This time Ashley started giggling. “Actually, she was hoping for the same thing. She just didn’t want it to happen anywhere where there was no one…” She stopped her story and when I looked over at her she was looking down at her feet and when I looked over at Wyoming he was looking at his feet and I was wondering if I was supposed to be looking at my feet too when there
was a honking coming from around side of the house.
“Hey, you kids!” It was Nicky and he was getting out of his car and he had the cake with him in a big white box and I wondered for a second if he had any cake before it was time, but I forgot when he smiled and so I smiled and waved and when I did he waved for me to come over to him and I almost fell over getting up from the table and Nicky laughed, but it was okay.
“Hey, Nicky,” I said, smiling the same real big smile he had, and he was all shiny and he asked if I was excited to be seeing Cherry again in a little bit and I laughed and told him I was. And he said she was just on the other side of the canyon and he wouldn’t nearly be five minutes and he was going to have her drive because a woman needed to learn, and he gave me the cake and waved to Ashley and Wyoming and they waved back before Nicky hopped in his car and beeped at me a couple times to say goodbye.
We took the cake out of the box and put it on the picnic table and it was real quiet for a while. Ashley wasn’t talking so there was no copper ringing around us and the wind wasn’t rustling the tree leaves around so Wyoming stared at Cherry’s window and Ashley was gluing pictures to the big green poster and I was looking at the cake. And I was having this weird shaking in my stomach and I think it was because Cherry was coming home but I wasn’t really smiling but that was okay because Ashley and Wyoming weren’t smiling either.
I bet Wyoming was thinking about that party where he met Cherry and she wanted to kiss him in front of everybody, and Ashley was probably thinking about how happy her card was going to make Cherry, and I was just thinking about the cake. It said ‘Welcome Home Cherry’ in frosting letters around this big frosting picture of a nine year old Cherry with a big smile and I knew it was a nine year old Cherry because she said for some reason she stopped smiling so big once she was able to see what people really meant all the time, and I started wondering about what it would be like to see what people meant, and I must have been wondering for a while because Ashley finished her poster and I could tell that the shadow from the picnic table had moved a little bit.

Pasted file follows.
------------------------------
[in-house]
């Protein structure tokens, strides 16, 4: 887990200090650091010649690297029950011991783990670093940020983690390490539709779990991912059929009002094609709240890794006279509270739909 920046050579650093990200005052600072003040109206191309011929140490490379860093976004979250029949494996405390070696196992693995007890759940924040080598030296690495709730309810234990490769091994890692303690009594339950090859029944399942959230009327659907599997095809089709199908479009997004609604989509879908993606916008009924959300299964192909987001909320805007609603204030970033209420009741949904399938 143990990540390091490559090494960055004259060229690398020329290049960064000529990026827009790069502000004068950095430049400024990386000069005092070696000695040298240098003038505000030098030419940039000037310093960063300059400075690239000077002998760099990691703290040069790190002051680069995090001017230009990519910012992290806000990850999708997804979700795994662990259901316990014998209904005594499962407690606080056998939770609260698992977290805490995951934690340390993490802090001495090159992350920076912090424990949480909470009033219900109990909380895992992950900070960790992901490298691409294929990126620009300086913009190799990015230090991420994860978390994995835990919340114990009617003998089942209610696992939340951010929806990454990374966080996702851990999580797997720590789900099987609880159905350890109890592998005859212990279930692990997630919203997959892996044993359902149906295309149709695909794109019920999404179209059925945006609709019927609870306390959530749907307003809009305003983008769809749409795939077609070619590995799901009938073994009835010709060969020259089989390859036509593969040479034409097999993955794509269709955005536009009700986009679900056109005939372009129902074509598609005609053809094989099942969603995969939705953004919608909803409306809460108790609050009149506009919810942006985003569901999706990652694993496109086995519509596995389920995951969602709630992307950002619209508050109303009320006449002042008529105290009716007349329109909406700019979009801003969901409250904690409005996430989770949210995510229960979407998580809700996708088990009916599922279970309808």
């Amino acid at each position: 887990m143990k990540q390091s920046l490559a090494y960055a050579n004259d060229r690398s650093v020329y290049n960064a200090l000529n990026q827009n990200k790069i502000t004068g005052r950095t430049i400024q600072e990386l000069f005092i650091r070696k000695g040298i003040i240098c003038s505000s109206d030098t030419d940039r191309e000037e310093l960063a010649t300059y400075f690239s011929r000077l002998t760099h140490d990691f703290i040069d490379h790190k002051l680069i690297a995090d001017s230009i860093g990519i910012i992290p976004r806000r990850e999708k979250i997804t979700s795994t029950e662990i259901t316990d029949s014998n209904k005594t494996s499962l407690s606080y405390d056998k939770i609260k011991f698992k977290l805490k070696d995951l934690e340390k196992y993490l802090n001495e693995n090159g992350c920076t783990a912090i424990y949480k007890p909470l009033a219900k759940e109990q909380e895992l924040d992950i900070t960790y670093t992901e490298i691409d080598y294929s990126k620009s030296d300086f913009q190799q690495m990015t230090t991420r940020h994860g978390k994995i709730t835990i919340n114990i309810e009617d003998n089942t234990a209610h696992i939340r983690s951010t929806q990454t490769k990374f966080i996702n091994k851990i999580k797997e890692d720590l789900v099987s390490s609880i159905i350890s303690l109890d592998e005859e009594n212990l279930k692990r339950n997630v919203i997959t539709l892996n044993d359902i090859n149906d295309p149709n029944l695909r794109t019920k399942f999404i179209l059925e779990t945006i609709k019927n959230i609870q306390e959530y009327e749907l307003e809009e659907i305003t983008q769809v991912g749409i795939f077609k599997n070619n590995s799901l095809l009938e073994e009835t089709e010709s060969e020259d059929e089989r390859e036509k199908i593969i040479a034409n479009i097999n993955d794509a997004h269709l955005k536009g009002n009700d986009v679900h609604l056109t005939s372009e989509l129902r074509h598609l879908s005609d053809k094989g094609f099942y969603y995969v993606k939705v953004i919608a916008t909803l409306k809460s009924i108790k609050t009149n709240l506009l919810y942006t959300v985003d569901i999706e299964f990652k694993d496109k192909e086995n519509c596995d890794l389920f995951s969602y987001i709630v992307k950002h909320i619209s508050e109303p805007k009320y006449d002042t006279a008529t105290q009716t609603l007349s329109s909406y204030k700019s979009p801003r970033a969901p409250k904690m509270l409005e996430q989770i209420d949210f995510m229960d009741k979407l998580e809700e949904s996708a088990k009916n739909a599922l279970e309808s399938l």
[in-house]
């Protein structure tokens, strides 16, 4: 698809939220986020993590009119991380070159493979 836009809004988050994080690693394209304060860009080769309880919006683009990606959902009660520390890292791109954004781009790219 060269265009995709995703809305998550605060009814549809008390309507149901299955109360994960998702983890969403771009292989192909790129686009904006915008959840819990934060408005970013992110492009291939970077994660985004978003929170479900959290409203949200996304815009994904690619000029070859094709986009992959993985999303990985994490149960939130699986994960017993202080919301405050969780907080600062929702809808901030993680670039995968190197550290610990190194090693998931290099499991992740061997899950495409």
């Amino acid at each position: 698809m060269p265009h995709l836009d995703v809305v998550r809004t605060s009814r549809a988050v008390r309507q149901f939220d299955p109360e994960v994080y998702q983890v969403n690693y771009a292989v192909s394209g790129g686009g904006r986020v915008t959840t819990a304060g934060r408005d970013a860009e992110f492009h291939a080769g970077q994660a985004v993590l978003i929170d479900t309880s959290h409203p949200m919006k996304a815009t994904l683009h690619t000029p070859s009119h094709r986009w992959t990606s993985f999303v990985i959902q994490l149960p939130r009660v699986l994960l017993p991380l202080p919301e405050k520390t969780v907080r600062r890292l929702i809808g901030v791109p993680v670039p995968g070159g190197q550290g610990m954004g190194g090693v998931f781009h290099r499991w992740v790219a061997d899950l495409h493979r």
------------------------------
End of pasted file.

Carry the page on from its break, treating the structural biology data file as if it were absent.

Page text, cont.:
But then the phone rang and we all looked at the house and through the window and we saw Auntie answer the phone and she just listened and didn’t say anything back for a while and then she just dropped the phone and put her hands to her face and Ashley and Wyoming ran into the house and put there arms around Auntie and everything was moving real fast and Auntie started yelling. She was yelling about the car and the canyon and she kept yelling about God and Ashley started yelling about God and I looked away from the yelling and looked at the cake in front of me. I looked at it and I noticed a small spot where frosting was torn through, Nicky probably having dipped a finger into it, and even though he had stolen only a small amount of frosting before Cherry would have the chance to give out pieces as she would, I knew that Nicky had ruined her cake.
Dan Bornstein began writing fiction when he was 15 and had been put under court ordered house arrest in his suburban hometown of Newburyport, Massachusetts. He has been published in the anthology, "Into Our Clothes: A Collection of Prose and Poetry."
Photo "The Brandywine Bridge" courtesy of anonymous.